Ingredients do not recognize national boundaries -Iron Chef Michiba
Fusion requires a strong culinary foundation, taking into account local products and showing restraint in applying twists, otherwise confusion results (paraphrase) -Iron Chef Morimoto, Boston University cooking demo/lecture, 10 Oct 2007
In continuing my explorations in cooking, I was thinking about how to turn some fresh cherries into a dessert. I had some leftover commercial graham cracker tart crusts and started thinking cherry pie. Now I started thinking about making cherry pie filling. But how to make a cherry pie filling that I could call my own? After browsing about the web, I noticed most versions used lemon juice, sugar, and cornstarch.
Now I started thinking about applying two twists – first, replacing the sugar with the monkfruit sweetener being used at the Matsuhisa/Nobu restaurants and second, replacing the lemon juice with yuzu juice. After looking back to my cooking notes going back to Feb 2007, I realized I needed to use a little restraint on the substitution of yuzu in place of lemon. So I settled on the following microbatch recipe:
- 1/2 lb pitted cherries (this would require between 22-28 cherries)
- 1 T + 1t water
- 1/2 t + 1/4 t + 1/8 t yuzu juice
- 2 t cornstarch ( + 2t water in a slurry) (this would turn out to be 1 T starch + 3 T water)
- 1 T + 2 t +1/4 t + 1/16 t sugar/monkfruit sweetener
So it would appear that I would have to cook down the cherries, water, yuzu juice and sugar over medium heat for about 10-15m to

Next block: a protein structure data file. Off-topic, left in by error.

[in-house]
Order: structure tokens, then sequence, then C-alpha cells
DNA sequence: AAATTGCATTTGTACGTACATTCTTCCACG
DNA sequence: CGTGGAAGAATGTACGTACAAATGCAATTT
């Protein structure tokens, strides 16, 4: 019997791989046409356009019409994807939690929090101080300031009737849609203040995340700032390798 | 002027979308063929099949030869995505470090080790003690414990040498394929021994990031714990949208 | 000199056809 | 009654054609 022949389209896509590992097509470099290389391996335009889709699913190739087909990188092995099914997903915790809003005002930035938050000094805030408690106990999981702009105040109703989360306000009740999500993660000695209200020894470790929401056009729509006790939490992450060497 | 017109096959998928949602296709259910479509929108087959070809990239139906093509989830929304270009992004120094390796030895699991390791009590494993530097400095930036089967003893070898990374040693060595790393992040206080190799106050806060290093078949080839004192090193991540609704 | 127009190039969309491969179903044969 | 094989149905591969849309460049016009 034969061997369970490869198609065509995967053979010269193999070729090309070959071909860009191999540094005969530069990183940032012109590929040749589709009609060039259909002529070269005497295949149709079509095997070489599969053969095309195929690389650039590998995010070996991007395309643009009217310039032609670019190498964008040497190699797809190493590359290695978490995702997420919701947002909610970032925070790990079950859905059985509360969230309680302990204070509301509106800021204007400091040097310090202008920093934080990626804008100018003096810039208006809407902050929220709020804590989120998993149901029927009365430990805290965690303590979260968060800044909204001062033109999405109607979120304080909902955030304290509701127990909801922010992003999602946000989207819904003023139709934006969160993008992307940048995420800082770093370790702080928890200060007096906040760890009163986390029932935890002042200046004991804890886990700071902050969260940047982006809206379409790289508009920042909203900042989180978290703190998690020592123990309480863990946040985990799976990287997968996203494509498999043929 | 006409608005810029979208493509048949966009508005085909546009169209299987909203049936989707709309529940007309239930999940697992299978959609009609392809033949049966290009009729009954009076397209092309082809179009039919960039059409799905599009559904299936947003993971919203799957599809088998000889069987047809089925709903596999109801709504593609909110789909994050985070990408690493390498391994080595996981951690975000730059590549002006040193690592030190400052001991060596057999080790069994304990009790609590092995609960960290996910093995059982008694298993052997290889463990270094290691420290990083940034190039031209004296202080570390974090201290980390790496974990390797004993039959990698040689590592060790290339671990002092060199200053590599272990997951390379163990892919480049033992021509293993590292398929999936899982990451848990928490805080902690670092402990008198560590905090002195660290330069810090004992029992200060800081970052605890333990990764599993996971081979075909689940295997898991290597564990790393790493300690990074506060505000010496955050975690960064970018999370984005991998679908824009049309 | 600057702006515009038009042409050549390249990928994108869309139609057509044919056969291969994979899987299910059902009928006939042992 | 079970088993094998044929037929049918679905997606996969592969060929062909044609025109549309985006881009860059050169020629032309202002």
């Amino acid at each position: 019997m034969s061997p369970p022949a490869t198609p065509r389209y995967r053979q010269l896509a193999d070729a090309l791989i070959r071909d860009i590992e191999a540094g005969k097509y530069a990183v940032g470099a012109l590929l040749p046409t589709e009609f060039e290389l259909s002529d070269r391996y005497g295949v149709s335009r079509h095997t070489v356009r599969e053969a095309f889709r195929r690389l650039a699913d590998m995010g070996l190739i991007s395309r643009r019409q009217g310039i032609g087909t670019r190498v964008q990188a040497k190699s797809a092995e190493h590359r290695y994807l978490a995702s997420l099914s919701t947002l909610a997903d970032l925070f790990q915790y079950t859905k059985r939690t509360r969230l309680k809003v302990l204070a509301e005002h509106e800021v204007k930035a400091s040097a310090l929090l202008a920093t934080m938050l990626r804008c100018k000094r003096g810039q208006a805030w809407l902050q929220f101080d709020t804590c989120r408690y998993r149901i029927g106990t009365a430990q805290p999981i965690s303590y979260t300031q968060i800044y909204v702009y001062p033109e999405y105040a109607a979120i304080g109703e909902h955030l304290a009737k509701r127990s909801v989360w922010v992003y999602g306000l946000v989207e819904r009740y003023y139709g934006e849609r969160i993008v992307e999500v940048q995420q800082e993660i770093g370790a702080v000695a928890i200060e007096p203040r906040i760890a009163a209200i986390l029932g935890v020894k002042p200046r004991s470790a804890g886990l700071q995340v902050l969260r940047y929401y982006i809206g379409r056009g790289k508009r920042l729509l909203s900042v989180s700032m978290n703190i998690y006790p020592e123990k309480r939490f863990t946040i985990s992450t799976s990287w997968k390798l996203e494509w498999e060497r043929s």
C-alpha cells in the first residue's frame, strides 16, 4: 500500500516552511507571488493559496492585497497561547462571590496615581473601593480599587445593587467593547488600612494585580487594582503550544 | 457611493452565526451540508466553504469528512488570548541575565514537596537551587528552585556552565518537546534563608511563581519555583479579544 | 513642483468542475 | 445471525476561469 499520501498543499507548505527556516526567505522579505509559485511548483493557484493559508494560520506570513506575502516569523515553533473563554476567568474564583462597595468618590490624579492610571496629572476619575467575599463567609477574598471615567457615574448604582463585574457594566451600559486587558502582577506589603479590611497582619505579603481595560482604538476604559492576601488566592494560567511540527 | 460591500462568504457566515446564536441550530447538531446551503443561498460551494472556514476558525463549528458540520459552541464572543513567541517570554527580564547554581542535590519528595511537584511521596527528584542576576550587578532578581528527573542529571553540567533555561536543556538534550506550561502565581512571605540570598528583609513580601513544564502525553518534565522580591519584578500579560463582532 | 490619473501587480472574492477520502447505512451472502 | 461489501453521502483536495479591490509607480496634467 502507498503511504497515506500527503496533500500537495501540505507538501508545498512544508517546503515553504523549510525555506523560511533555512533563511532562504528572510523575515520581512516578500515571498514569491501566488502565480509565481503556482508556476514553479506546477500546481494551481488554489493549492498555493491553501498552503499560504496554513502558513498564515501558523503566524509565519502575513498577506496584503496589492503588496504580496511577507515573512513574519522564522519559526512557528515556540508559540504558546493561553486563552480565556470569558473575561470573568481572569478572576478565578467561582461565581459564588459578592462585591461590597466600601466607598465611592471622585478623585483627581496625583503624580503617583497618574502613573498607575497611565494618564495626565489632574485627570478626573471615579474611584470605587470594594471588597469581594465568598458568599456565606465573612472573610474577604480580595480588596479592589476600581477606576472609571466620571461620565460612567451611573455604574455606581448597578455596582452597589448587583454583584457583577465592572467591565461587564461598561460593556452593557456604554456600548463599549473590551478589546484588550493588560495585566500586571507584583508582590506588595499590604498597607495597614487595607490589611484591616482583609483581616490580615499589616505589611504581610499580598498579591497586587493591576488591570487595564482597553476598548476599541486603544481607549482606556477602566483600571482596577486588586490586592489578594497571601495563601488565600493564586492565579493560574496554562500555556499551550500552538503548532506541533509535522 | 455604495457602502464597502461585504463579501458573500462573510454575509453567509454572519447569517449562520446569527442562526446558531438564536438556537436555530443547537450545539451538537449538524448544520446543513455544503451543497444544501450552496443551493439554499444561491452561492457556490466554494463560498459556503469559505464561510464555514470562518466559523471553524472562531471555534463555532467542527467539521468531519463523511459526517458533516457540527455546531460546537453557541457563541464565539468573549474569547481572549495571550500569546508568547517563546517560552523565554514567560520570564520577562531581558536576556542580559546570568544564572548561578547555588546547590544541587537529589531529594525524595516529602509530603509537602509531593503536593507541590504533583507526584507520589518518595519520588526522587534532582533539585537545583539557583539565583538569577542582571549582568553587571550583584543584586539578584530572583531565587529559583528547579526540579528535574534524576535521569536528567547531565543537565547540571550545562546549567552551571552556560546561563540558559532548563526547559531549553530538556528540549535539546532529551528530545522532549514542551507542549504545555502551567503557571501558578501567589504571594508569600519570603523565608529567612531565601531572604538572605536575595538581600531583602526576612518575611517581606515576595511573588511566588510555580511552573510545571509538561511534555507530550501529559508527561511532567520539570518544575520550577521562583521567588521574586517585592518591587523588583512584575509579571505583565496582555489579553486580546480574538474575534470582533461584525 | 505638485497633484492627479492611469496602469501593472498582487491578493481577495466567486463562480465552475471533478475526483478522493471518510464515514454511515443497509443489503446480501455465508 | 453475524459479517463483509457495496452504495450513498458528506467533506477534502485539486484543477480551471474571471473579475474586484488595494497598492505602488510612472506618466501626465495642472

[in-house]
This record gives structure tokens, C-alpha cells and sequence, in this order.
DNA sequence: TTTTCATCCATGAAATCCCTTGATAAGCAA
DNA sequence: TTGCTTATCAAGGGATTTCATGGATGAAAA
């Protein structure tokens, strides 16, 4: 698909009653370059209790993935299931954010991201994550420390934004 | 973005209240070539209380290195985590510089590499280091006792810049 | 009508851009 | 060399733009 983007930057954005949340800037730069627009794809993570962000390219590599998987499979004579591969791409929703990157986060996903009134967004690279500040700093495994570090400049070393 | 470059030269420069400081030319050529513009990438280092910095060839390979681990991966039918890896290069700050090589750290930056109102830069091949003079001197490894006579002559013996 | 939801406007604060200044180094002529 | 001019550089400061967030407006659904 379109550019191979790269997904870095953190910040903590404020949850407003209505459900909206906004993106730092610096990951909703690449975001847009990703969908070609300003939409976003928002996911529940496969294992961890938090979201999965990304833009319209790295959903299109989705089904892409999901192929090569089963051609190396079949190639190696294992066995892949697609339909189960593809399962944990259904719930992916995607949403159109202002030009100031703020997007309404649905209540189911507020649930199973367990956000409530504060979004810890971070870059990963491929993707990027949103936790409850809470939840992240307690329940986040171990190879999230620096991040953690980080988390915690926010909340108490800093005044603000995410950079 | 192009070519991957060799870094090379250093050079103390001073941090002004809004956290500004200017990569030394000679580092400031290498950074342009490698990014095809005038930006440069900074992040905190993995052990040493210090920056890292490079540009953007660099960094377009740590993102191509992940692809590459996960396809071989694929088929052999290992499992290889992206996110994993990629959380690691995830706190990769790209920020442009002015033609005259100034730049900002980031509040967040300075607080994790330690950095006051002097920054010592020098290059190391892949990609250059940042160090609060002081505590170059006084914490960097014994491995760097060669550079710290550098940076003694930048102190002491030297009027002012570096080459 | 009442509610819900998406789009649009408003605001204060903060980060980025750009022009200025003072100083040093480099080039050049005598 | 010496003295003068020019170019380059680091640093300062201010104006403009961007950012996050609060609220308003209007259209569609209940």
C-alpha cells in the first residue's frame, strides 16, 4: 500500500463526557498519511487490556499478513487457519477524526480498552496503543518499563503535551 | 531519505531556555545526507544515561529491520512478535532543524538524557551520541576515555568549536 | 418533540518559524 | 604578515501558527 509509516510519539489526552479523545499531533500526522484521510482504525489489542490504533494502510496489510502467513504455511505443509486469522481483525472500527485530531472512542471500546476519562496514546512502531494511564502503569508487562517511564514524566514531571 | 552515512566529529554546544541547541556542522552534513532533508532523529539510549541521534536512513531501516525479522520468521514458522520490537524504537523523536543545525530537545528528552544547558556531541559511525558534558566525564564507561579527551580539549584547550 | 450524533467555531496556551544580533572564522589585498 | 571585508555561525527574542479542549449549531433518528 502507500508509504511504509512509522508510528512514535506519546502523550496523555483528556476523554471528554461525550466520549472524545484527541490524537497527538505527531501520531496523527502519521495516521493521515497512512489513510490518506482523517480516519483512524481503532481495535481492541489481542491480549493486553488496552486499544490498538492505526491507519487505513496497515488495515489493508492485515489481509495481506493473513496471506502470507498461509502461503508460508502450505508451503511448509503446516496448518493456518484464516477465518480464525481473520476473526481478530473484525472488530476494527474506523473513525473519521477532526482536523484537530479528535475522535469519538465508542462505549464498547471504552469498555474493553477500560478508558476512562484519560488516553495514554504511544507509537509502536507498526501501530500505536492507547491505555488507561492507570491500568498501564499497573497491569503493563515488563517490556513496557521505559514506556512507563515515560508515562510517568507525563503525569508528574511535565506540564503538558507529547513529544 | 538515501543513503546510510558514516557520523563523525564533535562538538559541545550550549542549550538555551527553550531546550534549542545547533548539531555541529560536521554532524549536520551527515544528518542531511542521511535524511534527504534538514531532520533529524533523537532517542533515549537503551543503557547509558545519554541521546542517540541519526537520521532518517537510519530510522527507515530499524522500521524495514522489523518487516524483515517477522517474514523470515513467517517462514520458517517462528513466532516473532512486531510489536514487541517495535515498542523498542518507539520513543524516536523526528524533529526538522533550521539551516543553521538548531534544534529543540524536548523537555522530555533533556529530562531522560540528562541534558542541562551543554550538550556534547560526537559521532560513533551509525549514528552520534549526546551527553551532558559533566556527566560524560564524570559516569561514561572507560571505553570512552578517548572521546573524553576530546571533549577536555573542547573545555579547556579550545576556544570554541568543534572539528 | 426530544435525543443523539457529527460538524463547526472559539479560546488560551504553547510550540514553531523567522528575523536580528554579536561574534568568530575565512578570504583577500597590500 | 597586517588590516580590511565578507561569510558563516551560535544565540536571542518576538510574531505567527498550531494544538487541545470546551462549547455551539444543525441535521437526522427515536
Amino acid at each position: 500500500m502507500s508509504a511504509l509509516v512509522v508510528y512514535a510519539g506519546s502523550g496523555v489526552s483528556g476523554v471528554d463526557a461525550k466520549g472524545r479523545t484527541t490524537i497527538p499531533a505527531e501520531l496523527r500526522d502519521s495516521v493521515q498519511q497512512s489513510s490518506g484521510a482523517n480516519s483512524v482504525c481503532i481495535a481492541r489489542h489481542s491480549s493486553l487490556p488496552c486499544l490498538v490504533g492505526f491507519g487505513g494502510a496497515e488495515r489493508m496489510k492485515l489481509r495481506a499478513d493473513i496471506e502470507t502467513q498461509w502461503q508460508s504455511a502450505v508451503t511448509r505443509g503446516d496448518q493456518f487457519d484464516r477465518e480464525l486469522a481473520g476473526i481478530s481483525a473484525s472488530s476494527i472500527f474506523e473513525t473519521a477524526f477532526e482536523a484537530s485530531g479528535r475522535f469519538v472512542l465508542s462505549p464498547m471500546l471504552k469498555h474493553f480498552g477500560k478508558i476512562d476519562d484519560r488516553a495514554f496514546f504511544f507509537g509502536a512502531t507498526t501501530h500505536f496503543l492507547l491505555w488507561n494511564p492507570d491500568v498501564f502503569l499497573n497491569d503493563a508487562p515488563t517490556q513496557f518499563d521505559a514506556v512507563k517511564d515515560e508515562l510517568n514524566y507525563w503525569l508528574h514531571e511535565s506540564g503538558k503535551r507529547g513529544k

render some cherry juice and to dissolve the sweetener. Once the mixture was cooked to where the cherries were cooked and
softened, I’d make a slurry of the cornstarch, take the sauce pan off the heat add the slurry in and let the whole thing thicken. At that
point, I could take it off the stove, let it cool a bit to set and then fill the tart shells.
As it would turn out, I would need an additional
3 tablespoons of water to get the texuture/consistency.
Once I got it off the heat to cool to room temperature, I moved the pie filling to a glass container to store before dinner.
At the end of dinner, I pulled out the leftover graham cracker crusts and the pie filling and scooped about 3 – 4 tablespoons into the
graham cracker tart crusts. Taking a taste of the dessert, both my wife and I agreed that it was nicely sweet. However, if I were to make the filling again, I think I would pull back on the sweetener by half if the cherries were sweet enough. I’d imagine I’d use the full amount if the cherries were in the tart/sour category.
I’m actually pretty glad I tried this exploration since I imagine I could use the same strategy to ease the preparation of a blueberry tart.
Other possible application of this recipe would be to fill wonton/gyoza wrappers, fry them until crisp golden brown and then dust them with confectioner’s sugar. Garnishing that dessert might be with a scoop of either vanilla or ginger ice cream. One other possibility would to take this ‘pie filling’, freeze them into spheres for use as a core of a ‘jelly’ sata-andagi…… wow.